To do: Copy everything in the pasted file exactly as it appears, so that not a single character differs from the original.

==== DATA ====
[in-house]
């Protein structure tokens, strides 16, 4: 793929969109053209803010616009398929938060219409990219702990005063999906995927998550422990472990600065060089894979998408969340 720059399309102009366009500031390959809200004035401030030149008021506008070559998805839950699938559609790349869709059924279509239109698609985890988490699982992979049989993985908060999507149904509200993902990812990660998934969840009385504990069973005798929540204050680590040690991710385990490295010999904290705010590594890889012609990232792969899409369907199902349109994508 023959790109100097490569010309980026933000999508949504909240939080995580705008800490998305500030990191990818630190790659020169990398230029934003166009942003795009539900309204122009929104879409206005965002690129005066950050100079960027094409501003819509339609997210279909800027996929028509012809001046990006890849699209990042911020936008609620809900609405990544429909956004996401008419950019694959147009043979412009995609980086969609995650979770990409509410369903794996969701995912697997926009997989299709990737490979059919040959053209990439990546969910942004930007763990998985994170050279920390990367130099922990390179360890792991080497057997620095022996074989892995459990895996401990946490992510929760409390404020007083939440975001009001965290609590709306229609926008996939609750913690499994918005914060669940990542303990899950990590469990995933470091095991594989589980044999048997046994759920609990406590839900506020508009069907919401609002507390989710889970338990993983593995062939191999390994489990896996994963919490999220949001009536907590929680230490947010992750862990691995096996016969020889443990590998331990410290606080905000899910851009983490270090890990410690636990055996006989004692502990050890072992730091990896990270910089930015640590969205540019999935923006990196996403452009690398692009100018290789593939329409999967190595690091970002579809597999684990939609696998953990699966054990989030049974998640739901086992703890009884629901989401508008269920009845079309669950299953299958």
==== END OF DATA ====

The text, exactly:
[in-house]
């Protein structure tokens, strides 16, 4: 793929969109053209803010616009398929938060219409990219702990005063999906995927998550422990472990600065060089894979998408969340 720059399309102009366009500031390959809200004035401030030149008021506008070559998805839950699938559609790349869709059924279509239109698609985890988490699982992979049989993985908060999507149904509200993902990812990660998934969840009385504990069973005798929540204050680590040690991710385990490295010999904290705010590594890889012609990232792969899409369907199902349109994508 023959790109100097490569010309980026933000999508949504909240939080995580705008800490998305500030990191990818630190790659020169990398230029934003166009942003795009539900309204122009929104879409206005965002690129005066950050100079960027094409501003819509339609997210279909800027996929028509012809001046990006890849699209990042911020936008609620809900609405990544429909956004996401008419950019694959147009043979412009995609980086969609995650979770990409509410369903794996969701995912697997926009997989299709990737490979059919040959053209990439990546969910942004930007763990998985994170050279920390990367130099922990390179360890792991080497057997620095022996074989892995459990895996401990946490992510929760409390404020007083939440975001009001965290609590709306229609926008996939609750913690499994918005914060669940990542303990899950990590469990995933470091095991594989589980044999048997046994759920609990406590839900506020508009069907919401609002507390989710889970338990993983593995062939191999390994489990896996994963919490999220949001009536907590929680230490947010992750862990691995096996016969020889443990590998331990410290606080905000899910851009983490270090890990410690636990055996006989004692502990050890072992730091990896990270910089930015640590969205540019999935923006990196996403452009690398692009100018290789593939329409999967190595690091970002579809597999684990939609696998953990699966054990989030049974998640739901086992703890009884629901989401508008269920009845079309669950299953299958």